Last Friday, the Norwegian Nobel Committee rightly recognized the global significance of climate change when it awarded the Nobel Peace Prize to Al Gore ’69 and the International Panel on Climate Change (IPCC), a United Nations-established committee of scientists conducting research on climate change. We hope the spotlight of the award will give activists the momentum they need to finally catalyze the world into actively combating climate change.
While awareness of the critical issue of climate change has grown over the last several years, some in the United States and the world at large—an alarming number of whom are in positions of power—have remained frustratingly unconvinced of the importance and urgency of global warming.
They see the evidence of man’s impact unpersuasive and delude themselves into thinking that any serious effects of any climate change that is occurring will occur so far into the future that they’re not worth worrying about. The decision to split the Peace Prize between Gore and the IPCC will increase the pressure on leaders who refuse to believe that immediate action on climate change is necessary. The Bush administration in particular needs to be pushed to take action on climate change. The United States emits nearly 25 percent of the world’s greenhouse gases. Without American participation, worldwide efforts to reduce greenhouse gases amount to little. Thankfully, Gore’s prize is already forcing many in Washington—including 2008 presidential candidates—to confront the realities of climate change.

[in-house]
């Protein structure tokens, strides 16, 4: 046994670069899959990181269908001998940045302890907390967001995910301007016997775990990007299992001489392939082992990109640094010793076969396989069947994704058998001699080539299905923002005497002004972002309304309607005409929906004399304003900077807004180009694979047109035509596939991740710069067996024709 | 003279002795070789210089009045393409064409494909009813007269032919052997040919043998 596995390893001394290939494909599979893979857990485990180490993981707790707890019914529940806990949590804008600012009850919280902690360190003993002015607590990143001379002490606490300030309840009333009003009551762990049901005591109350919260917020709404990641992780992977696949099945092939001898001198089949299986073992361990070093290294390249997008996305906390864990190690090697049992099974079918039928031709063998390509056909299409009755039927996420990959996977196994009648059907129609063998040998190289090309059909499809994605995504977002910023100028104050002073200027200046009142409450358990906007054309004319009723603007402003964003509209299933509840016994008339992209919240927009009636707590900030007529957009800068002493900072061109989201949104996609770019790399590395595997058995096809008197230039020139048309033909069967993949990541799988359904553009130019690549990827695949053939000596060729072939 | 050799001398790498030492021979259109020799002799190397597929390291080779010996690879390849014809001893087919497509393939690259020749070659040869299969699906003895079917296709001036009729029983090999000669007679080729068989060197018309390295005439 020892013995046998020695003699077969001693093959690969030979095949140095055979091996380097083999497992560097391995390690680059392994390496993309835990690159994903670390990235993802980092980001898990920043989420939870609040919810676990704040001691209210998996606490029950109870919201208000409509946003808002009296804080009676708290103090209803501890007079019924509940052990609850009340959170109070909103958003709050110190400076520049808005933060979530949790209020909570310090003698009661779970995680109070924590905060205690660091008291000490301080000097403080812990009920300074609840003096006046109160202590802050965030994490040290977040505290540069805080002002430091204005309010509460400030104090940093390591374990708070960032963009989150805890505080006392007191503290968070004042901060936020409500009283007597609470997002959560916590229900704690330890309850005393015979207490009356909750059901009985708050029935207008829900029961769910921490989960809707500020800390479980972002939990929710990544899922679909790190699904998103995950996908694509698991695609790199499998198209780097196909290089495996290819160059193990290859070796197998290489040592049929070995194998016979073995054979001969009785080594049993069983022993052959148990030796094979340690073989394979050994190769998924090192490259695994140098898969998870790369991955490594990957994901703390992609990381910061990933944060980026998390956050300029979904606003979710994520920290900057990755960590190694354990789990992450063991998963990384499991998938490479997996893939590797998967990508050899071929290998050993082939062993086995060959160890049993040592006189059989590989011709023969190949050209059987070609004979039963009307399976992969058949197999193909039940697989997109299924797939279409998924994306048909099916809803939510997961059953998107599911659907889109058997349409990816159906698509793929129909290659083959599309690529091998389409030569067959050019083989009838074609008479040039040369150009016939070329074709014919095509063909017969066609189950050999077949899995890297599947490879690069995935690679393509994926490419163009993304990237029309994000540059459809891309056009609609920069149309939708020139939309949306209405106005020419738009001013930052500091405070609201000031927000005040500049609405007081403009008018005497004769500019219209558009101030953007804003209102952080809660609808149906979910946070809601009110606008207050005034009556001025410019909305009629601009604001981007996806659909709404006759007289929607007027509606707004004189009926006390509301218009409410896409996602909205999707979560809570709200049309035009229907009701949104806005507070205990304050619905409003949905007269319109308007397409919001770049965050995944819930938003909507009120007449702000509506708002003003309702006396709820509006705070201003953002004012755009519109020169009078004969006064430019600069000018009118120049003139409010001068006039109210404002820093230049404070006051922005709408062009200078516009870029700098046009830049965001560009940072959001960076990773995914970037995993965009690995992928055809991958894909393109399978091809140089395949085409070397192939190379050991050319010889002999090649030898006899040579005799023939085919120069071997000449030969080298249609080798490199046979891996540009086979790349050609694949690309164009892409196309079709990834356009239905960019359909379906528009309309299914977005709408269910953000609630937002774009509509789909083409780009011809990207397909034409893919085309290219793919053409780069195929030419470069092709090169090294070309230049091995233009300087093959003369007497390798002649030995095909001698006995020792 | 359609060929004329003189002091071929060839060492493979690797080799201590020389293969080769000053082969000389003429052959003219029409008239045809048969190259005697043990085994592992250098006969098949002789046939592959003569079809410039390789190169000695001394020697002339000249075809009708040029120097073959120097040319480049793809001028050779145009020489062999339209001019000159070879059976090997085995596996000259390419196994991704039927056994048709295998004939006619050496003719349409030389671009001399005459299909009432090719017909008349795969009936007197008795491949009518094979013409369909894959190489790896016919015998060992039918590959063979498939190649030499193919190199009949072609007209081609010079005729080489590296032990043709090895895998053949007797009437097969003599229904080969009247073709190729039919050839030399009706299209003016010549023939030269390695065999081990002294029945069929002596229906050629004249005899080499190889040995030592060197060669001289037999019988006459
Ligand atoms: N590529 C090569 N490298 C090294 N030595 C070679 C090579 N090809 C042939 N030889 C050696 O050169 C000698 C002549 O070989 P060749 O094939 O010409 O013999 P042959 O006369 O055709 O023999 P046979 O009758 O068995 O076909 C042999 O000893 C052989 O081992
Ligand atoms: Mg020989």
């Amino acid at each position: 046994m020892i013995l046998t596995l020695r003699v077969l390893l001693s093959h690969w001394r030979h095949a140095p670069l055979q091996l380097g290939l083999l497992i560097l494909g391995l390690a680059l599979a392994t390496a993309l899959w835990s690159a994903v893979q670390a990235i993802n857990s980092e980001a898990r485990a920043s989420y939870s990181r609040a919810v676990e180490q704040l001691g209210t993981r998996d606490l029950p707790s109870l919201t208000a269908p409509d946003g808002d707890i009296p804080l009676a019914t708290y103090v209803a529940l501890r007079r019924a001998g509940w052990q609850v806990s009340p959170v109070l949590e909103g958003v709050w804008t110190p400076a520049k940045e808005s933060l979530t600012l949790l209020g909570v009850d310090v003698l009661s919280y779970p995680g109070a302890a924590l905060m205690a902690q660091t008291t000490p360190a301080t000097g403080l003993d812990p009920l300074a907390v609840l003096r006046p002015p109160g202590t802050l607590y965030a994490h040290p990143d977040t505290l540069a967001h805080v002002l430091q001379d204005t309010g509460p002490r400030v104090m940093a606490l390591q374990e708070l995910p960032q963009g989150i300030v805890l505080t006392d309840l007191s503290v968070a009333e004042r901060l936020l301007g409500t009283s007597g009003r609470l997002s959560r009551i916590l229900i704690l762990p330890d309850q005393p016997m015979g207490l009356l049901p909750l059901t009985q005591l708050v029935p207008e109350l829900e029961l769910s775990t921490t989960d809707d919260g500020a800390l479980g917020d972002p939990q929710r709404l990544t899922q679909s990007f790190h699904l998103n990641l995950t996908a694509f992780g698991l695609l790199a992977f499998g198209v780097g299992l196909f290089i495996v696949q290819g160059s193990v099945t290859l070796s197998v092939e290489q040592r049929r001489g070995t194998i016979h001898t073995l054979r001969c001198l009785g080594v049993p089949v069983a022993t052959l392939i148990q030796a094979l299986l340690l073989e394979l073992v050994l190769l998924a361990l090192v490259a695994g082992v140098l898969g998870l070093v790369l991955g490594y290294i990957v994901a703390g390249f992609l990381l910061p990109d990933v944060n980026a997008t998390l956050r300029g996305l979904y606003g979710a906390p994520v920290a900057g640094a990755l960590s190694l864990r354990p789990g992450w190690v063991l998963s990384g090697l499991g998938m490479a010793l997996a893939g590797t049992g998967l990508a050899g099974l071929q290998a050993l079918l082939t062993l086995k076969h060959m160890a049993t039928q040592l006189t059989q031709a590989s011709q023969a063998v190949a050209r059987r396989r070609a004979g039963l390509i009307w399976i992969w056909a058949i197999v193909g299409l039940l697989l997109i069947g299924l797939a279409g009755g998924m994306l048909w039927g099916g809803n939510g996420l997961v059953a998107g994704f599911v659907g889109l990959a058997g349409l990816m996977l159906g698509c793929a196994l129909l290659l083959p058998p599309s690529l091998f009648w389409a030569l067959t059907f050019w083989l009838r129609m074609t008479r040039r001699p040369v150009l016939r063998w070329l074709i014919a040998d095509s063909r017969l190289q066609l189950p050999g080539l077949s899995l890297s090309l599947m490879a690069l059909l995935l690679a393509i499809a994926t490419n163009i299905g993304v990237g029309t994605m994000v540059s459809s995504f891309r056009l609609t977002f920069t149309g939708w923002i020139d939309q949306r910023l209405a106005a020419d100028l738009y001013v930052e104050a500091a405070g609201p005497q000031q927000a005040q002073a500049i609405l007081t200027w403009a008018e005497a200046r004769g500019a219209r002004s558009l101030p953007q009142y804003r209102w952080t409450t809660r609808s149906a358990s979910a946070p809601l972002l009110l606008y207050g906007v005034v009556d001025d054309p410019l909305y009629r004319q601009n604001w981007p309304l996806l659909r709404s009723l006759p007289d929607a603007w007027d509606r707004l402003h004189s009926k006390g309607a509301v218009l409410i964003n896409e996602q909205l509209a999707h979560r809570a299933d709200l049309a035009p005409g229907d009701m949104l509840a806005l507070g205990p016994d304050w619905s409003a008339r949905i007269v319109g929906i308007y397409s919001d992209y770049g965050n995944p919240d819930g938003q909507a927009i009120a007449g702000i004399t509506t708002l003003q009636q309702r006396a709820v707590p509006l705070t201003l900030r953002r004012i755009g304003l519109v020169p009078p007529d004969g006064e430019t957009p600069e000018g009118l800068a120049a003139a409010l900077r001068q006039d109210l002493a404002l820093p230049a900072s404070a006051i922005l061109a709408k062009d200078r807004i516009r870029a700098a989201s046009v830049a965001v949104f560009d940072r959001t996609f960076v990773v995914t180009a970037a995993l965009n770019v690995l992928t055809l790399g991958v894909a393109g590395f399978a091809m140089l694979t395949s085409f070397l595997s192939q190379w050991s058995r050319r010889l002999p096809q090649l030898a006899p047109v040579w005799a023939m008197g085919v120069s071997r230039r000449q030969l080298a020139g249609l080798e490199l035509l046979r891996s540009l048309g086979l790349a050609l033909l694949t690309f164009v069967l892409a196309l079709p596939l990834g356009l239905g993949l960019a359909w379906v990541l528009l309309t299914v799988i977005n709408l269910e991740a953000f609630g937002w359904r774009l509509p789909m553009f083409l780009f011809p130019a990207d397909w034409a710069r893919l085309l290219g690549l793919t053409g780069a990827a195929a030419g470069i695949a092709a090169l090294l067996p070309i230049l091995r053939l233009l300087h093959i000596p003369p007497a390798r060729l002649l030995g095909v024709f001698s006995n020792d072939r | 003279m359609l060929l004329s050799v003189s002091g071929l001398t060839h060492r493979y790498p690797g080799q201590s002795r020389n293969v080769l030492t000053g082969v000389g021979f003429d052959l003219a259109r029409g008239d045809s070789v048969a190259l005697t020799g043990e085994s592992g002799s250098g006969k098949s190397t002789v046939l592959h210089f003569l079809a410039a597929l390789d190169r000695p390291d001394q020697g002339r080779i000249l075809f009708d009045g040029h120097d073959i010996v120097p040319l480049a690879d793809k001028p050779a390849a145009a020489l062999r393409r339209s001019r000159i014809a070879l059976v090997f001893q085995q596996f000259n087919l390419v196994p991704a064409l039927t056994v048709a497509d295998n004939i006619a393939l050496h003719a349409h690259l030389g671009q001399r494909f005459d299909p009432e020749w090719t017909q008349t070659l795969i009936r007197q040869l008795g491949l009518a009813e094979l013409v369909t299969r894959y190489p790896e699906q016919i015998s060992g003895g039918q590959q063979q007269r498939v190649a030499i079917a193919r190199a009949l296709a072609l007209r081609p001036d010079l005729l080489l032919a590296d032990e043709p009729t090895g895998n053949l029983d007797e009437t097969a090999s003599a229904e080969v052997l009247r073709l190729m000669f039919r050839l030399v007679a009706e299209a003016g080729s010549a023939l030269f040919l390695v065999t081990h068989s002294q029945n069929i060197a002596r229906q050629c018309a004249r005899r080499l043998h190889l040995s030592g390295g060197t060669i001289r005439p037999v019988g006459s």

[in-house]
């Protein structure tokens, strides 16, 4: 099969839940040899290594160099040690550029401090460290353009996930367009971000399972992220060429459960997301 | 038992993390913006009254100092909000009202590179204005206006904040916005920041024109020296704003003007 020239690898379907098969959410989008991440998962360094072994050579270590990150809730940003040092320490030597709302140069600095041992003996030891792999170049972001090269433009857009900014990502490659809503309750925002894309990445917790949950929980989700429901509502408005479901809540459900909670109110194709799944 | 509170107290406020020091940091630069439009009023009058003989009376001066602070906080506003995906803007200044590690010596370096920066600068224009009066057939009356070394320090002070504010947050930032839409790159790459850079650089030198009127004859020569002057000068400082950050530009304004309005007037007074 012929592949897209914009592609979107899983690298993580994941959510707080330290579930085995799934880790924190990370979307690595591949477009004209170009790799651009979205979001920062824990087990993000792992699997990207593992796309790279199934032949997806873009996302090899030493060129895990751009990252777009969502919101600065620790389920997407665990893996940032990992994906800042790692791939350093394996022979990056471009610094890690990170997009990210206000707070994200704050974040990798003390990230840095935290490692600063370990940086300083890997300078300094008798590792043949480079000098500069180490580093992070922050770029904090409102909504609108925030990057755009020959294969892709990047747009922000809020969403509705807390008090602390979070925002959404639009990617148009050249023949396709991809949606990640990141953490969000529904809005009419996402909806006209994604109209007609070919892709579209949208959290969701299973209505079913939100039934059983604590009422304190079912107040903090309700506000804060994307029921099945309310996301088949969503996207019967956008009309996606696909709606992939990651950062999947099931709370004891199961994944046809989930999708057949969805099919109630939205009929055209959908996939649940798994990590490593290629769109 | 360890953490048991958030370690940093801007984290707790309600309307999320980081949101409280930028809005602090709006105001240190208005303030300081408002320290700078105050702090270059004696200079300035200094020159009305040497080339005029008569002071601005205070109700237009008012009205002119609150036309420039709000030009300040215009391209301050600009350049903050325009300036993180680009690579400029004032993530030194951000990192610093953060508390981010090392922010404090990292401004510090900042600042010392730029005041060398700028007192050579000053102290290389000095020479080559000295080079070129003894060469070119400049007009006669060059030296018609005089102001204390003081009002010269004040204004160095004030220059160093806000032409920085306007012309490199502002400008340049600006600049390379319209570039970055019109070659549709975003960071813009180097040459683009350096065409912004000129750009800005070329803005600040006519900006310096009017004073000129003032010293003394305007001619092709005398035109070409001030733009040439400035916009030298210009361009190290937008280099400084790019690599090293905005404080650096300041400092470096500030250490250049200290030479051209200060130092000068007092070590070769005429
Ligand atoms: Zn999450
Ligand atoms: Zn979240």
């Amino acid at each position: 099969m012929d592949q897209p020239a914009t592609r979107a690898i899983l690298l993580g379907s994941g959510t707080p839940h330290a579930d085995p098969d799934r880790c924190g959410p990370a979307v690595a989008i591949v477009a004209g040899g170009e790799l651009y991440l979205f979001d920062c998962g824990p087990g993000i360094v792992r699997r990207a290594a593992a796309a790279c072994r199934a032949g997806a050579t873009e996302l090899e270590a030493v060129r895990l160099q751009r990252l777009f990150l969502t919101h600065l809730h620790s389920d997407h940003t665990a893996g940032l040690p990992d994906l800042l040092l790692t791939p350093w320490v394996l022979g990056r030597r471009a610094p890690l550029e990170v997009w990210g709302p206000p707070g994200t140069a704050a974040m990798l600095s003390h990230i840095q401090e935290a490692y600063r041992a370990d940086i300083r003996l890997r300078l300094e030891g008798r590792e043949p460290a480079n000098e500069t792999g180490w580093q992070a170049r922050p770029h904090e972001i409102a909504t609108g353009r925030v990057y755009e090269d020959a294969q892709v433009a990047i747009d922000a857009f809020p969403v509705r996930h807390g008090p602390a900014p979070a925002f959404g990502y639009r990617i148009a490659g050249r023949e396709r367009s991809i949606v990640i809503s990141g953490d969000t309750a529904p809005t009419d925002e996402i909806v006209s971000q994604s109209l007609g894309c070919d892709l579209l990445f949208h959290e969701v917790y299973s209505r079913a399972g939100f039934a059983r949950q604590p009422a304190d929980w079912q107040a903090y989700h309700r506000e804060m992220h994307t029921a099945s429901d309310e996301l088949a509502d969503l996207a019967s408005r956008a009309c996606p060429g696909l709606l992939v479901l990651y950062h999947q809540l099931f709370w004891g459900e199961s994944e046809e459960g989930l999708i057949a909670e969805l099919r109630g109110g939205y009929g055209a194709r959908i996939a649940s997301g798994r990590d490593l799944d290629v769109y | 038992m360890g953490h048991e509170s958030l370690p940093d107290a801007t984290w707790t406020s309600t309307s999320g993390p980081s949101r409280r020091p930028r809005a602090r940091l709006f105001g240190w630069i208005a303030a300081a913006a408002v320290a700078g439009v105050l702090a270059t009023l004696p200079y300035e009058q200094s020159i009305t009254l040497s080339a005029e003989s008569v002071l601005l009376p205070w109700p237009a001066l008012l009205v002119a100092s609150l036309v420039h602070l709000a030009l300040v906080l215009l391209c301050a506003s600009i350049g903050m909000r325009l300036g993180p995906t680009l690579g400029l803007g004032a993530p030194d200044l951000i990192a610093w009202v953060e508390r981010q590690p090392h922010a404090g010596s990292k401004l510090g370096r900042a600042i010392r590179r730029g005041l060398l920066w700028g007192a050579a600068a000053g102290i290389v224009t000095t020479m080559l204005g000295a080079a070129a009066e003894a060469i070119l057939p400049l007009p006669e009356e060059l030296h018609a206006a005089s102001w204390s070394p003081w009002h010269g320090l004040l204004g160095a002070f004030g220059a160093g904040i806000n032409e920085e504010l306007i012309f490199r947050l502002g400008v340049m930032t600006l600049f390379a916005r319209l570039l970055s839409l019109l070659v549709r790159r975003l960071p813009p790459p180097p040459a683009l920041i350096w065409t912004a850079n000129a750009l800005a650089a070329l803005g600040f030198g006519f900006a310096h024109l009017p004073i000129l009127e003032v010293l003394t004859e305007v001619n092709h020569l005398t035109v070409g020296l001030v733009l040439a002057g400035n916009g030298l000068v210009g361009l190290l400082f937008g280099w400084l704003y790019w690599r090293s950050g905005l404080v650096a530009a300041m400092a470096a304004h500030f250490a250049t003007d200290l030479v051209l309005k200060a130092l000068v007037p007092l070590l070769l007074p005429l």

It may seem unconventional to award a peace prize to an individual and an organization who work in environmental science. But in the long run, environmental change is a threat to peace, for if we damage our planet, wars could very well be waged in the future over land that is still habitable. The Nobel Committee’s decision has elevated the issues to a previously undreamt of degree of prestige and will hopefully funnel both money and brainpower toward future research on ways to mitigate and even reverse the current climatic trajectory.
Gore and the IPCC have raised awareness about climate change, but progress to reduce or reverse climate change remains slow and unsteady. Momentous shifts in the national and global psyches will be necessary to confront the problem of climate change, as the Norwegian Nobel Committee expressed on Friday. Action is necessary now, before climate change moves beyond man’s control.
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